A Quick Guide to PCIe Cards


Introduced by Intel, PCI Express (Peripheral Component Interconnect Express), officially abbreviated as PCIe or PCI-e, is a high-speed serial computer expansion bus standard for computing and server applications. It became the first of its kind in the early 2000s and has now become the standard in over 900 member corporations throughout the world. The heavy technical needs for a high-speed interconnect bus in servers and computing platforms are fairly obvious. Contemporary systems have gigabytes of high-speed data continuously transporting from processors to graphics cards and memory inside the platform. This also relates to consumer devices like gaming consoles and remote memory drives. But it’s only in recent years that similar data demands have led to a need for PCIe in portable devices.

PCI 3.0 Express

The PCI 3.0 Express connection was brought to consumers in 2010, with a hypothetical transfer rate per lane of almost 1 GB/s twice the frequency of the PCI Express 2.0 standard that offers 500 GB/s per lane. In comparison, a PCI Express 2.0 x16 slot offers a maximum notional bandwidth of 8 GB/s, while a PCI Express 3.0 x16 slot reaches 16 GB/s. So why is PCIe 3.0 important you ask? Simply put, speed in computing is everything. GPUs have a great deal of internal memory bandwidth (264GB/sec; more with cache) but shuffling data between the GPU and the CPU can lead to bottlenecking processes that tops out at 8GB/sec under PCIe 2.1. Since GPUs are still specialized devices that excel at parallel code execution, a lot of workloads exist that will need to constantly move data between the GPU and the CPU to maximize parallel and serial code execution. This is where PCIe 3 comes in and bridges the gap between these core systems.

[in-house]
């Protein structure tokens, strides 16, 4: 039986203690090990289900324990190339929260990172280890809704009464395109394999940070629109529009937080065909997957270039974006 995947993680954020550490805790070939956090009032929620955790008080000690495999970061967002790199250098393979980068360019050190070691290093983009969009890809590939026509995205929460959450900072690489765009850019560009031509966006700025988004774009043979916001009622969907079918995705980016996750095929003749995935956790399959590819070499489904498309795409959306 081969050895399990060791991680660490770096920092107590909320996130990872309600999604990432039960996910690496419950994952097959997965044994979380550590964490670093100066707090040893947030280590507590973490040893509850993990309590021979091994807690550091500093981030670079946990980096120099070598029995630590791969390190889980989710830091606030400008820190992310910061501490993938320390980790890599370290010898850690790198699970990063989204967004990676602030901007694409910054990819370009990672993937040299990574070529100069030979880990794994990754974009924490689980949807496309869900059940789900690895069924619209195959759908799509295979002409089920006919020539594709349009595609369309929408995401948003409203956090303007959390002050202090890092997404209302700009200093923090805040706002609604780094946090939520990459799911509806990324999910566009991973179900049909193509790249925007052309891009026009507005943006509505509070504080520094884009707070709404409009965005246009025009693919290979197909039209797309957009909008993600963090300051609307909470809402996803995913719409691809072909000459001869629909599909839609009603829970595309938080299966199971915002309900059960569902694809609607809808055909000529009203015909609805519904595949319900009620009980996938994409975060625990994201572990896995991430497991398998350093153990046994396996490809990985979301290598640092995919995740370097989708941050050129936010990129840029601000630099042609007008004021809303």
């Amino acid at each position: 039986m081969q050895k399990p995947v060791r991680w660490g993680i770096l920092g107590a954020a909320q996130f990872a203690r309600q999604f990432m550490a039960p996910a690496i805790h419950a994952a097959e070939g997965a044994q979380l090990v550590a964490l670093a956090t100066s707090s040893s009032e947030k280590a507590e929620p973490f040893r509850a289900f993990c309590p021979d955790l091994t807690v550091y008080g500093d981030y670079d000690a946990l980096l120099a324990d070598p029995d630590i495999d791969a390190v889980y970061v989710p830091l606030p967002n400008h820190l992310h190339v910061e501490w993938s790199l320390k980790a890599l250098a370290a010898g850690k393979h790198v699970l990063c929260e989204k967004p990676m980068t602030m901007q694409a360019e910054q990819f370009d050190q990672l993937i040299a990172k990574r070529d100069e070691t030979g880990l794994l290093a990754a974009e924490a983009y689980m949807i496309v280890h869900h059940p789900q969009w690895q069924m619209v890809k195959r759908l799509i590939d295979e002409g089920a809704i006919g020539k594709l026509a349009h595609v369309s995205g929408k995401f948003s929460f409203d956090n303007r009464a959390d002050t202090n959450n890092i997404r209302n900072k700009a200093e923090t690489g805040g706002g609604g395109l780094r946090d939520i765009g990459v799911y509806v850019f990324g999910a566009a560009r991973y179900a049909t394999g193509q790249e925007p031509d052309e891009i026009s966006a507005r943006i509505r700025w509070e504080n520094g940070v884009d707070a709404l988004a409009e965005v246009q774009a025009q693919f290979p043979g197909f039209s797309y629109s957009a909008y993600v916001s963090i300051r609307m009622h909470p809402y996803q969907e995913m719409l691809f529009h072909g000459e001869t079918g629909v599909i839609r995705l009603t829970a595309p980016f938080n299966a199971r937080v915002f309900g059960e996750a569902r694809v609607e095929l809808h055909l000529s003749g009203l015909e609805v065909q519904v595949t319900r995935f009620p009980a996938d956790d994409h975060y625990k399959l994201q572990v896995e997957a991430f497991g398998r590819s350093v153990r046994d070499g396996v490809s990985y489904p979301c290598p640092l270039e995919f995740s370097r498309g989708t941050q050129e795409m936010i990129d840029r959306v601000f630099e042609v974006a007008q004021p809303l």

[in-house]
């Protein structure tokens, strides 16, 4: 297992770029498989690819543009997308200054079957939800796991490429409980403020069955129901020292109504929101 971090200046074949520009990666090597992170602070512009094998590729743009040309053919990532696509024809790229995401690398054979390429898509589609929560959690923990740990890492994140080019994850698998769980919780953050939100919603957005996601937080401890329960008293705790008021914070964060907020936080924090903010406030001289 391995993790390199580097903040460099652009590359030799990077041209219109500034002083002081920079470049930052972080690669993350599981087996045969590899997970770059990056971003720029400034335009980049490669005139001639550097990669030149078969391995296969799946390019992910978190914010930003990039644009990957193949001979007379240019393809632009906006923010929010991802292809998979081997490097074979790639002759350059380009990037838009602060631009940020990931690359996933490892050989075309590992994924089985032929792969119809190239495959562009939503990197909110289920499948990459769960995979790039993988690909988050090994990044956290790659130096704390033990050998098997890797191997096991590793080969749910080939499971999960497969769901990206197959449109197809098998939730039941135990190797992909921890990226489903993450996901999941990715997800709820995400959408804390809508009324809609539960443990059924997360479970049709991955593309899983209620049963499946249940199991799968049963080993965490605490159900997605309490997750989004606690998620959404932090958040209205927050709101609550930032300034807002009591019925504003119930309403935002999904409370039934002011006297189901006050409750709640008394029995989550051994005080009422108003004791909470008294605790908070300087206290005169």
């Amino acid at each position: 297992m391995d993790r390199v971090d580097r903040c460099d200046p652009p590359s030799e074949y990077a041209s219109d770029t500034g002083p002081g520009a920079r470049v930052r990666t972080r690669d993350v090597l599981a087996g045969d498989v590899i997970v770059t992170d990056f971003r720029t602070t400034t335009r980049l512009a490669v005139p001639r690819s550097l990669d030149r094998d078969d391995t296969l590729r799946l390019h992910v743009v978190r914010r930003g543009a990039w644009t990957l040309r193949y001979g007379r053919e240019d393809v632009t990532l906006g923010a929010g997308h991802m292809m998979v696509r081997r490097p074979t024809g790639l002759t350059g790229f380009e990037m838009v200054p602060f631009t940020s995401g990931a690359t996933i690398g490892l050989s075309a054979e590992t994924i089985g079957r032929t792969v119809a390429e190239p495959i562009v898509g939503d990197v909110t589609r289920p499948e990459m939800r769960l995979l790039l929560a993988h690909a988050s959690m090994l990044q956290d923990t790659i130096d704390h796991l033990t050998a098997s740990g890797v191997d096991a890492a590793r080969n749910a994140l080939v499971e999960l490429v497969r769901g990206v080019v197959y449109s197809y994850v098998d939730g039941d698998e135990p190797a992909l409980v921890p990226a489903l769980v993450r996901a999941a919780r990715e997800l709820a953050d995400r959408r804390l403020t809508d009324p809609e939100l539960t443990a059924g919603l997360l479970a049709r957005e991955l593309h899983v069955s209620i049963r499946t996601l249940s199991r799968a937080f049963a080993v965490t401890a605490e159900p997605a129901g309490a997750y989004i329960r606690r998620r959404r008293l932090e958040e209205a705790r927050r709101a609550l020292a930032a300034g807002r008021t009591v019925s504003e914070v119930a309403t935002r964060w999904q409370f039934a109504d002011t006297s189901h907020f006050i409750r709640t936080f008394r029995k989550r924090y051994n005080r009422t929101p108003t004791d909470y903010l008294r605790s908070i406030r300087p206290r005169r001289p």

4th Generation and the future of PCIe

PCIe 4.0 is the upcoming, highly anticipated iteration of PCI Express. The interconnect performance bandwidth is twice that of the PCIe 3.0 specifications and is capable of achieving 16GT/s without sacrificing compatibility with legacy software and previous mechanical interfaces as PCIe 4.0 architecture is completely compatible with prior generation of PCIe technology. The 4th generation of PCIe is expected to provide developers with access to more lane width arrangements and speeds apt for low-power applications. Other expected developments consist of decreased to system latency, upgraded scalability for additional lanes, and lane margining.

With a new version of PCIe around the corner, here are the specs throughout the years compared to PCIe 4.0:

PCIe Generation Total BW for x16 link BW Lane Direction Bit Rate (Raw) Interconnect BW
PCIe 1.0 ~8 GB/s ~250 MB/s 2.5 GT/s 2GB/s
PCIe 2.0 ~16 GB/s ~500 MB/s 5.0 GT/s 4 GB/s
PCIe 3.0 ~32 GB/s ~ 1 GB/s 8.0 GT/s 8 GB/s
PCIe 4.0 ~64 GB/s ~ 2 GB/s 16.0 GT/s 16 GB/s


According to Tech Report, PCIe 4.0 is due to be released later on this year.

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